Are you sitting comfortably? How to sit on your sofa correctly

When it comes to sitting on your sofa, or any sofa in fact, how do you go about it? Do you even think about it?

We thought not.

How you sit on your sofa is second nature to you. It is to us too. But believe it or not, there’s a right and wrong way to do it.

Sitting in certain positions can actually be more beneficial for your back, spine and overall posture, especially if you’re sat down for long periods.

The British Heart Foundation refers to these seated periods as ‘sedentary behaviour’, which is becoming increasingly common due to increased desk jobs, driving around in our vehicles and relaxing in front of computers and other technology. They say that working age adults spend around 9.5 hours being sedentary a day. And for 65 to 74-year-olds, the figure is more like 10+ hours a day. Sitting down for long periods of time, has also been linked to higher rates of diabetes, cardiovascular disease and other health issues.*

Meanwhile, according to chartered physiotherapist, Lyndsay Hirst, the way we sit can also potentially damage our back, shoulders and neck.

How most of us tend to sit

and probably shouldn't...

Sitting with our legs up to the side of you or with our upper body twisted to face the TV

Why you shouldn’t do it: It twists the spine. And if you sit like this for long enough, it can make your back and hips hurt. If you already have issues with your spine or pelvis, this position can put more strain on your spine.

Slouching with no lower back support and your feet propped up 

Why you shouldn’t do it: Slouching causes a back curve that puts pressure on the spine and makes it more difficult for your neck and shoulders to support your head. Your thighs are also unsupported, which can put additional strain on your back.

How we should sit instead

With our feet flat on the floor and back fully supported by the sofa or cushions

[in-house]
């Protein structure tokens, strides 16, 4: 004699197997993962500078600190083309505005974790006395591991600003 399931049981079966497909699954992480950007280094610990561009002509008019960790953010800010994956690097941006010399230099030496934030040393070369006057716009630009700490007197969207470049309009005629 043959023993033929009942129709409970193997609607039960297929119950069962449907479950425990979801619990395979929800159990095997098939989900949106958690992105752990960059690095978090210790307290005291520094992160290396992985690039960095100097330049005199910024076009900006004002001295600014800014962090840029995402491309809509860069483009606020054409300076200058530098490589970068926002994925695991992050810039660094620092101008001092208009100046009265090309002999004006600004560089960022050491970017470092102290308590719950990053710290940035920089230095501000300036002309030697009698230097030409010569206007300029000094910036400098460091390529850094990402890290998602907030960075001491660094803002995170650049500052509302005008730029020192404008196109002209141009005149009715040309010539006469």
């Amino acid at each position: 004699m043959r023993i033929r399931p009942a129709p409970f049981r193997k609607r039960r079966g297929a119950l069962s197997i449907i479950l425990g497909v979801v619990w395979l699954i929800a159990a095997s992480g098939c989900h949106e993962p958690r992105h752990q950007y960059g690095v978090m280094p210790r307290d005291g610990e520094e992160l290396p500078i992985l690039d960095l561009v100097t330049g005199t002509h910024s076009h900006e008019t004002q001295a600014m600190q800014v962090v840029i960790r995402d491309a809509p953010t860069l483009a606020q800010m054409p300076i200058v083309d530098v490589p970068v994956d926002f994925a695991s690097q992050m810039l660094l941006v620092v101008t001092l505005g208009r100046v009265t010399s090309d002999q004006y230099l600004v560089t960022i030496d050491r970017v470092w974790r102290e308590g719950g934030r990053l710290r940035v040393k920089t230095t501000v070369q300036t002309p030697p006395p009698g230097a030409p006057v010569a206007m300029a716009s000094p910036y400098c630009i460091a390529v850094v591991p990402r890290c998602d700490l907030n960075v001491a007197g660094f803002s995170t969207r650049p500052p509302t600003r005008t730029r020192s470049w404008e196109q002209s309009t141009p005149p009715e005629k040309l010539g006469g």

When you sit like this, your body isn’t twisting or being strained in any way. Your head, shoulders and spine are all aligned and your hips aren’t being put under any additional pressure either. All of your weight is evenly distributed.  

Quick quiz: What sort of sofa sitter are you?

Has the insight above got you thinking about how you naturally sit on your sofa after a hard day’s work? 

Which of the sofa seating positions best describes you?

  1. The crosser – your arms and/or legs are crossed.  
  2. The tucker-upper – your legs are neatly tucked up beside you, to the left or the right.
  3. The dangler – your legs dangle down or over one of the arms.
  4. The recliner – you’re fully lying down; all you need is your pillow.
  5. The switcher – you flit between all of the positions, depending on how comfy you feel.

How to be kinder to your sofa 

So we’ve covered how the way you sit can impact your body, but what about sofa? Do our seating habits take their toll on our furniture, especially if you’ve had it for a while and use it repeatedly, i.e. your sofa?

In short, yes. But there are certain things you can do to help preserve your sofa. For instance, you can:

  1. Avoid sitting in exactly the same spot – over time, this will lead to indentations forming on your seat cushions, as well as the arms, if you happen to lean on one of them a lot. If your sofa is foam-filled, this is something you should be especially aware of because it tends to compress down much easier than other materials, such as (insert 1 to 2 examples of other sofa materials here).
  2. Flip your cushions – just like you do with your mattress. Turn your cushions over on a regular basis so they stay evenly-shaped and you aren’t just wearing one side of them down.
  3. Cover your sofa with blankets and throws – not only will it make it extra snuggly, it help protects your sofa from everyday wear and tear, such as food and drink stains, pet hair and scuffs and knocks. 
  4. Maintain your leather – if you’ve got a leather sofa, you probably love the fact it’s not a magnet for pet hair and you can easily wipe any stains away. But because it’s leather, it will still need a little TLC. Leather protection creams and cleaners are designed to keep leather in optimum condition and remove any stubborn marks and scratches.
  5. Shield your fabric sofa – as we all know, fabric sofas are more susceptible to getting stained and marked than leather sofas. However, you can reduce the likelihood of this, thanks to sofa guard technology that acts as a barrier against everyday spills, such as coffee and red wine, making them easier to clean.

Next time you sit down on your sofa, spare a thought for your back, neck and shoulders, as well as your sofa itself. Could you be kinder to your body by slightly shifting your posture, or your sofa, by protecting it against potential damage?

If you’re more of a recliner than a dangler, why not invest in a recliner sofa? For more on this popular sofa choice, have a read of this article, ‘Recliner pros and cons.’

Published: 20th December 2021